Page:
"Sometimes I wonder if men and women really suit each other. Perhaps they should live next door and just visit now and then." - Katharine Hepburn
I was sitting at Sam's restaurant the other night looking at my husband and wondering, what are we doing here? Oh, we really like Sam's Seafood and Steakhouse, but I was wondering what were we doing out for dinner? I guess it just happened.
My spouse had been away, pursuing the art of car racing for several days and eating out a bit. He returned glad to be home, but exhausted. I had spent those days working hard on the yard. The afternoon on the day we went to Sam's, I had shopped and planned for a nice meal at home. I, too, was exhausted. Walking into the kitchen, the traveler looked at the unwrapped preparations and said, "Let's eat out." "Phew," I thought, relieved to escape my plan.
"What do you feel like eating?" I asked.
"Food" was the answer.
Men and women approach and respond to eating out in different ways, looking for different things. He wanted to eat. She wanted time to talk together.
As I looked around the busy restaurant, I couldn't help but wonder how different men and women are when it comes to the dining experience. I know he would have rather eaten at home, but not enough to wait for the preparation. I, on the other hand, always take advantage of an opportunity not to fix dinner. I love to eat out, see people, talk and relax.
In this world of equality, one might be offended if I say men and women are different, but oh busboy, when it comes to dining out, there are definite differences. Some of what I observe might be cliche, and although it may not be as dramatic as it used to be, it is pretty true most of the time.
When in mixed company, men are more decisive in their menu choices. They often are ready to order first. Women take their time, talk about their choices and might like to wait to ask others or see what others choose to order.
Women ask more questions of the wait staff to make sure the food is exactly what they want.
Men order foods that are simple or straightforward - pork chops, grilled salmon - while women prefer a blended entree - linguine with chicken, artichoke hearts, roasted red peppers in a pesto cream sauce. Which is not to say there is anything wrong with either. Men like protein; women, I know, prefer chocolate.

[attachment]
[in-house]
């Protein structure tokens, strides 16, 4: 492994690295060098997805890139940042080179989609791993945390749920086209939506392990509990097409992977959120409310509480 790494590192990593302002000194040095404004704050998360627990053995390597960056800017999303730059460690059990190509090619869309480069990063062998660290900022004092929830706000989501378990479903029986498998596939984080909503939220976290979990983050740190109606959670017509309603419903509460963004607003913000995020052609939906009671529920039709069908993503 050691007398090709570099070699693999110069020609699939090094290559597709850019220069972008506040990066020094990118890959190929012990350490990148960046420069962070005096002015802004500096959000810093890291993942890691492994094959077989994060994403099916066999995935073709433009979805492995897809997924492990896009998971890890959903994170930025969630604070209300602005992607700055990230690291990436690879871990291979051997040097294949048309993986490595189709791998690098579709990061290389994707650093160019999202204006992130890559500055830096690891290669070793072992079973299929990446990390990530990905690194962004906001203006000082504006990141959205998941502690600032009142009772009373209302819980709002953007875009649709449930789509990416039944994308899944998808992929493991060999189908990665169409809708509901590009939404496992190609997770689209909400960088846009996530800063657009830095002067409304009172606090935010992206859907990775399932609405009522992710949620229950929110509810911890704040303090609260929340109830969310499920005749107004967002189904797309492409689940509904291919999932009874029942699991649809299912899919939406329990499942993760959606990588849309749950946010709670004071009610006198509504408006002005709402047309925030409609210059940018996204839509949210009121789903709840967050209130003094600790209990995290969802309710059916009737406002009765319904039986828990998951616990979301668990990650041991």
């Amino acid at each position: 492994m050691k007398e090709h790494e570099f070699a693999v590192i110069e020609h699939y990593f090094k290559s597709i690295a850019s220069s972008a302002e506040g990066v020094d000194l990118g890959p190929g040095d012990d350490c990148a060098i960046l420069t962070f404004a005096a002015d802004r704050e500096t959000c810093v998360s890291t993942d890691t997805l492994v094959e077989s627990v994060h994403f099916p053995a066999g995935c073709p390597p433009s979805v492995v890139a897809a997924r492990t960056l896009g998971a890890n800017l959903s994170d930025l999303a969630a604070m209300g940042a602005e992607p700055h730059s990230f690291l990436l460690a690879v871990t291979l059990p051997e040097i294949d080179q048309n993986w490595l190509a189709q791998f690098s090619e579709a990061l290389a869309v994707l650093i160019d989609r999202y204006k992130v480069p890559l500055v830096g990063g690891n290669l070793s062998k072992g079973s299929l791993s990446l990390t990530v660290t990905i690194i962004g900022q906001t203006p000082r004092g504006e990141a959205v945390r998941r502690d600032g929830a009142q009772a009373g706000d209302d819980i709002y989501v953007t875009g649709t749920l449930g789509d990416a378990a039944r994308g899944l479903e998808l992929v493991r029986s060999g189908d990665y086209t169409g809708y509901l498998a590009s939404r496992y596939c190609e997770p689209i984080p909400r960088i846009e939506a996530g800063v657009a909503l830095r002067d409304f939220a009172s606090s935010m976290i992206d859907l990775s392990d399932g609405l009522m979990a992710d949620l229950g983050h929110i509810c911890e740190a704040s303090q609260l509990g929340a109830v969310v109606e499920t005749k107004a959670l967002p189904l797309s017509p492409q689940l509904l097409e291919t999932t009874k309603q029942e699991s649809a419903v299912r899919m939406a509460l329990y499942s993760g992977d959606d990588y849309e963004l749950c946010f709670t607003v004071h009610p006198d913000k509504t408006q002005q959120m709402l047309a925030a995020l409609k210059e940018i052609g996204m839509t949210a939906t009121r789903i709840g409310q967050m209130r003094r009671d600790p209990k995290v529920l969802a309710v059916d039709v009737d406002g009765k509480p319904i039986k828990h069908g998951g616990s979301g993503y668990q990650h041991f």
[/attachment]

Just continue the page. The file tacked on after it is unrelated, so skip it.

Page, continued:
Men belong to the clean plate club. Women belong to the doggie bag club.
Women are more knowledgeable and selective when it comes to dining comfort, sound, lighting and general seating location. Men sit anywhere there is a seat. Women like to look out into the dining room. Men don't look at anything. Not that there's anything wrong with that.
Women are more concerned with the health benefits or the calories of the food. Men order what they want.
Women are concerned with the cost of the item when ordering. Men might be concerned with the cost of the restaurant before arriving but, once there, men order what they want.
When together, women will often order what the other women order, and they all order dessert. They tend to eat more when not in front of men. Men together will order masculine sized servings and eat it all and rarely order dessert. At a business meeting, a women is less likely to order alcohol.
When I worked at the Gideon Putnam, the waitstaff would complain if they got too many female tables. Women frequently go out to eat to socialize, so they enjoy themselves longer, keeping the waitress from turning over that table. Women order smaller, less costly items and, although they tip as well as men, the bill is not as large. Women have a vast knowledge of food and are more discriminating or judicious as to what they order. Oh yes, women can be a bit too selective or particular. Most of the time, men could care less if the order isn't perfect.
Women are careful that the check is fair and balanced. Men indiscriminately pay anyway.
Men and women approach and respond to eating out in different ways. True, it's not as dramatic as it once was, when restaurants would give the women a menu without prices, but restaurants do plan menus with the difference in the sexes in mind. Why? Because there is a difference in the way they eat. I think that restaurants should develop "menus" and "womenus," but that's just my thought.
Restaurants plan decor, service and seating with the difference in sexes in mind. I'll serve that another day.
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